Promis­ing value chaser for off­shore in­vest­ment

Financial Mail - Investors Monthly - - Analysis - Joan Muller

It’s no se­cret that the JSE’s rand hedge prop­erty coun­ters have been all the rage in re­cent years, with some stocks de­liv­er­ing stag­ger­ing re­turns for pun­ters who got in early. Think Ro­ma­nian retail play New Europe Prop­erty In­vest­ments, sis­ter fund Rock­cas­tle and Lon­don-cen­tred Cap­i­tal & Coun­ties Prop­er­ties. The share prices of all three have more than dou­bled over the past two years alone. But off­shore-fo­cused prop­erty coun­ters are start­ing to look ex­pen­sive. Not only have many of them al­ready run hard, but there is also the view that the rand may be over­sold, which will limit fur­ther up­side from cur­rency weak­ness. That means in­vestors who are still keen to in­crease their ex­po­sure to off­shore real es­tate mar­kets should pro­ceed with cau­tion.

One off­shore list­ing that hasn’t yet shot the lights out and is now ap­pear­ing in­creas­ingly on the radars of value chasers is In­vestec Aus­tralia Prop­erty Fund (IAPF). It is one of the top picks for 2016 of bou­tique prop­erty as­set man­ager Ses­fik­ile Cap­i­tal.

The counter de­liv­ered a to­tal re­turn of 19% last year, not too shabby if one com­pares it with the listed prop­erty sec­tor’s over­all 8%, but below the 30%-50% achieved by most other for­eign list­ings. Ses­fik­ile di­rec­tor Mo­hamed Kalla says: “The stock is now trad­ing at a for­ward div­i­dend yield of more than 8% in Aus­tralian dol­lars, which is good value com­pared with yields of less than 5% for most of its UK and Euro­pean-fo­cused coun­ter­parts.”

The com­pany is still achiev­ing dou­ble-digit div­i­dend growth, with man­age­ment guid­ing 10%-12% in Aus­tralian dol­lars for the full year to the end of March.

Af­ter tak­ing the rand’s de­pre­ci­a­tion against that cur­rency into ac­count, the com­pany’s in­terim div­i­dend for the six months to the end of Septem­ber last year was up a sub­stan­tial 22% in rand. Kalla also likes the com­pany’s very sim­ple and fo­cused man­date. “You know ex­actly what you are in­vest­ing in and what man­age­ment’s strat­egy is.”

IAPF, which is the In­vestec group’s first listed off­shore-fo­cused prop­erty play, owns 19 in­dus­trial and of­fice prop­er­ties, worth AU$461m (R5.2bn). The port­fo­lio is spread across most key Aus­tralian cities, in­clud­ing Syd­ney, Bris­bane, Mel­bourne and Perth.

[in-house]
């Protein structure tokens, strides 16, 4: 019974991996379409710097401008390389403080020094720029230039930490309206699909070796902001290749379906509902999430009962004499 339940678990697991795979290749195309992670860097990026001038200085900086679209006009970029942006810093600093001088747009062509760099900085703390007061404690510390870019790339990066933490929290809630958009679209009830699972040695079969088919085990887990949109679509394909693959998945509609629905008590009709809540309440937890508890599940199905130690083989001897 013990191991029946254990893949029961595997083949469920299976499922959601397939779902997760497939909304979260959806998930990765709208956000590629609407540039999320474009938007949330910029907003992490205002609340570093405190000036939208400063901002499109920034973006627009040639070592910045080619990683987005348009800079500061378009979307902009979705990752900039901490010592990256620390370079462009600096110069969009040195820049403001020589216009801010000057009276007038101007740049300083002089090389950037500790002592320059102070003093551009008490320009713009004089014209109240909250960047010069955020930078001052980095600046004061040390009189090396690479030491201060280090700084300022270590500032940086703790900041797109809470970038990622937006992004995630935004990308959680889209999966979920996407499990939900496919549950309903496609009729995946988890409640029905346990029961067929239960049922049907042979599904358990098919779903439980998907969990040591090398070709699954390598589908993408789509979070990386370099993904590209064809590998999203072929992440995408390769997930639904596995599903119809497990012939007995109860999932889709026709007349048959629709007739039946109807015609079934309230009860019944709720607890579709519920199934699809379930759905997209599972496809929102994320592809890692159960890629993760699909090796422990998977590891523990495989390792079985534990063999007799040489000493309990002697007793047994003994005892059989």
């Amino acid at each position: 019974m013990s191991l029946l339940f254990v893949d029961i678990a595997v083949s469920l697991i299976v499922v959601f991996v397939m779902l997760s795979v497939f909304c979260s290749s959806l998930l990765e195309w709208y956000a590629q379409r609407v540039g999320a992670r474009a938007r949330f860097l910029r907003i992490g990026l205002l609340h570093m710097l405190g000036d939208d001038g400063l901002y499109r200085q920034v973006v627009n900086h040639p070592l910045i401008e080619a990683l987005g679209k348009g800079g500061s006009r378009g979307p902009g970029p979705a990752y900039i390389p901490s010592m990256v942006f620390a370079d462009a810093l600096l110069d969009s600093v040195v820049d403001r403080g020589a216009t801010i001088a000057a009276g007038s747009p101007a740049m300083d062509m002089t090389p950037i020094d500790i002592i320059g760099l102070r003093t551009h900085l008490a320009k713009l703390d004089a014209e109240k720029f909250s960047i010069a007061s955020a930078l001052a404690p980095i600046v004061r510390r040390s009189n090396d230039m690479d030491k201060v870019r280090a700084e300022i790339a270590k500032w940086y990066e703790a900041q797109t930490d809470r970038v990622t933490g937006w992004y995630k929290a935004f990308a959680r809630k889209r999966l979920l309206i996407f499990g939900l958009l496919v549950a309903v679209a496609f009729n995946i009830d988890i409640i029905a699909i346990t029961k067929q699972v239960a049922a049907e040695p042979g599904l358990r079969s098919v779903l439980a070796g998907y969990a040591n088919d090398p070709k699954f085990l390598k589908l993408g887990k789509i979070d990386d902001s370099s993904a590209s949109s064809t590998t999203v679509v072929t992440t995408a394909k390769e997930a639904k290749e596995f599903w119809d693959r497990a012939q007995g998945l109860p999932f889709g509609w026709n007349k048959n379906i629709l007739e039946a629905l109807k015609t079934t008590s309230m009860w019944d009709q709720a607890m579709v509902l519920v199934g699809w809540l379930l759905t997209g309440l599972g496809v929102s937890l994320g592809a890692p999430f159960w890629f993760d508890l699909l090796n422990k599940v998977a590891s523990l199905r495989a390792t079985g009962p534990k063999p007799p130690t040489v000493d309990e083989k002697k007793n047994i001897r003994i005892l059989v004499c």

Man­age­ment, with for­mer South African Graeme Katz at the helm, has grown the port­fo­lio nearly four­fold since Oc­to­ber 2013, when the fund was listed on the JSE with the back­ing of South African prop­erty veter­ans Sam Leon and Sam Hack­ner. At the time, IAPF owned eight prop­er­ties, worth AU$130m.

Katz is likely to clinch more yield-en­hanc­ing deals this year fol­low­ing an R690m rights is­sue which opened ear­lier this month. It is the first time the com­pany is tap­ping cap­i­tal from the mar­ket since Oc­to­ber 2014. Pro­ceeds from the rights of­fer will be used to re­duce the fund’s gear­ing and to pur­sue fur­ther growth op­por­tu­ni­ties.

Says Katz: “IAPF has had a very suc­cess­ful two years from an ac­qui­si­tion per­spec­tive. We have taken ad­van­tage of at­trac­tive op­por­tu­ni­ties through the In­vestec net­work, and the rights is­sue will al­low us to re­tain this ca­pac­ity in a very com­pet­i­tive

mar­ket.’’ Katz be­lieves Aus­tralia is still at­trac­tive from a real es­tate in­vest­ment point of view given that qual­ity prop­er­ties can be bought at yields ex­ceed­ing 8% while debt fund­ing costs sit below 5%. “That rep­re­sents a sig­nif­i­cant yield spread above other de­vel­oped mar­kets that are cur­rently ex-growth.’’

An­a­lysts say man­age­ment was clever to go the rights is­sue route in­stead of un­der­tak­ing an ac­cel­er­ated book build, which un­til re­cently was the favoured way for prop­erty com­pa­nies to raise fresh cap­i­tal. In the year to date, at least five off­shore-fo­cused real es­tate coun­ters have em­barked on plans to col­lec­tively raise more than R5bn to fund their var­i­ous growth am­bi­tions.

Evan Robins, port­fo­lio man­ager at Old Mu­tual In­vest­ment Group’s MacroSo­lu­tions bou­tique, says cur­rent mar­ket un­cer­tainty will no doubt make it harder for com­pa­nies to raise cash. How­ever, those such as IAPF that go the rights is­sue route can price it at a deep dis­count to en­sure take-up among ex­ist­ing share­hold­ers. In con­trast, an ac­cel­er­ated book build of­ten im­poses a lim­i­ta­tion on the dis­count at which a com­pany can is­sue new shares. “Also, a book build al­lows new share­hold­ers to come in, so the lower the price of a book build the worse it is for ex­ist­ing share­hold­ers who haven’t par­tic­i­pated,” says Robins.

IAPF’s rights of­fer price was set at R11.58/share, which rep­re­sented a 7.4% dis­count to the 30-day av­er­age trad­ing price at the close of busi­ness on Jan­uary 14 and a 15% dis­count to the R13.60 at which the stock peaked at the end of Jan­uary.

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